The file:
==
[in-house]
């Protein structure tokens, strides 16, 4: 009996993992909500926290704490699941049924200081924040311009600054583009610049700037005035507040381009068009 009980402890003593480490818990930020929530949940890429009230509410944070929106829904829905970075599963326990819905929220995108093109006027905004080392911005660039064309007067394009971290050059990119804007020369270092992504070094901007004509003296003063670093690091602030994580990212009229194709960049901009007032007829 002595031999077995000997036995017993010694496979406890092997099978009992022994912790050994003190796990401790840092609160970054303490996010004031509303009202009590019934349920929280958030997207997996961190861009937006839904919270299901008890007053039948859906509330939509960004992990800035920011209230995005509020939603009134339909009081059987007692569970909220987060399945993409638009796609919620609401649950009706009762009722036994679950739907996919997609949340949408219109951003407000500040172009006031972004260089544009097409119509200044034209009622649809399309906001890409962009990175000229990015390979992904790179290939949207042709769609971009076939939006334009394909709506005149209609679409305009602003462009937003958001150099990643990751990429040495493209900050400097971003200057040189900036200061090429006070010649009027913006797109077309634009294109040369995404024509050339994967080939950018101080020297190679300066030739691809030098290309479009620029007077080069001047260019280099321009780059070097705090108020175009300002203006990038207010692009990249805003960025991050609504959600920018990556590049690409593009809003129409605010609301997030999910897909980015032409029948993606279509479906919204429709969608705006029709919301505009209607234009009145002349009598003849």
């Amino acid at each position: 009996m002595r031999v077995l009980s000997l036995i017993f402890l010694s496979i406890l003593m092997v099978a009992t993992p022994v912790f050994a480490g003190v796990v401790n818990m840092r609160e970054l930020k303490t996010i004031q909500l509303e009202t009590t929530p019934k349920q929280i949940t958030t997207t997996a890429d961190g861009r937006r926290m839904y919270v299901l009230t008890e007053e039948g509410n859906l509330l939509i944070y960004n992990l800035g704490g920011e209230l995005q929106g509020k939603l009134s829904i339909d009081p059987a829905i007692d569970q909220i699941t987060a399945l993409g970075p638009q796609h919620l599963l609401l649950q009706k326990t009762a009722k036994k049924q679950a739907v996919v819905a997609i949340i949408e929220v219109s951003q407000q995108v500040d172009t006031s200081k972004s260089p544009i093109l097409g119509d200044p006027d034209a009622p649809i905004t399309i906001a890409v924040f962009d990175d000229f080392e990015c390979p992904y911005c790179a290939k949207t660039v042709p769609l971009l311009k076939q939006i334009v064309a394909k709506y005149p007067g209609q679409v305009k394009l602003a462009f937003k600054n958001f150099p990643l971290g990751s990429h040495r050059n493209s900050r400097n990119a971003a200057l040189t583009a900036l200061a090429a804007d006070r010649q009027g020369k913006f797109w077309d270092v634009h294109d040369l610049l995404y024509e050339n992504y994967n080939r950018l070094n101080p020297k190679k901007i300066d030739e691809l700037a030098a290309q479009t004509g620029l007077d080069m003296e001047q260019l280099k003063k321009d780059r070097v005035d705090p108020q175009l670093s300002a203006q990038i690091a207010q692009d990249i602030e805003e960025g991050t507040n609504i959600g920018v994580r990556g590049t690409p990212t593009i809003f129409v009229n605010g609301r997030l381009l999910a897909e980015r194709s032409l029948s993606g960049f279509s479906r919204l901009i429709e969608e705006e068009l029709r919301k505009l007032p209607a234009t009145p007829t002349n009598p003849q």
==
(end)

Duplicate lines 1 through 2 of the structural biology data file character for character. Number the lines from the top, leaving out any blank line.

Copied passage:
[in-house]
């Protein structure tokens, strides 16, 4: 009996993992909500926290704490699941049924200081924040311009600054583009610049700037005035507040381009068009 009980402890003593480490818990930020929530949940890429009230509410944070929106829904829905970075599963326990819905929220995108093109006027905004080392911005660039064309007067394009971290050059990119804007020369270092992504070094901007004509003296003063670093690091602030994580990212009229194709960049901009007032007829 002595031999077995000997036995017993010694496979406890092997099978009992022994912790050994003190796990401790840092609160970054303490996010004031509303009202009590019934349920929280958030997207997996961190861009937006839904919270299901008890007053039948859906509330939509960004992990800035920011209230995005509020939603009134339909009081059987007692569970909220987060399945993409638009796609919620609401649950009706009762009722036994679950739907996919997609949340949408219109951003407000500040172009006031972004260089544009097409119509200044034209009622649809399309906001890409962009990175000229990015390979992904790179290939949207042709769609971009076939939006334009394909709506005149209609679409305009602003462009937003958001150099990643990751990429040495493209900050400097971003200057040189900036200061090429006070010649009027913006797109077309634009294109040369995404024509050339994967080939950018101080020297190679300066030739691809030098290309479009620029007077080069001047260019280099321009780059070097705090108020175009300002203006990038207010692009990249805003960025991050609504959600920018990556590049690409593009809003129409605010609301997030999910897909980015032409029948993606279509479906919204429709969608705006029709919301505009209607234009009145002349009598003849």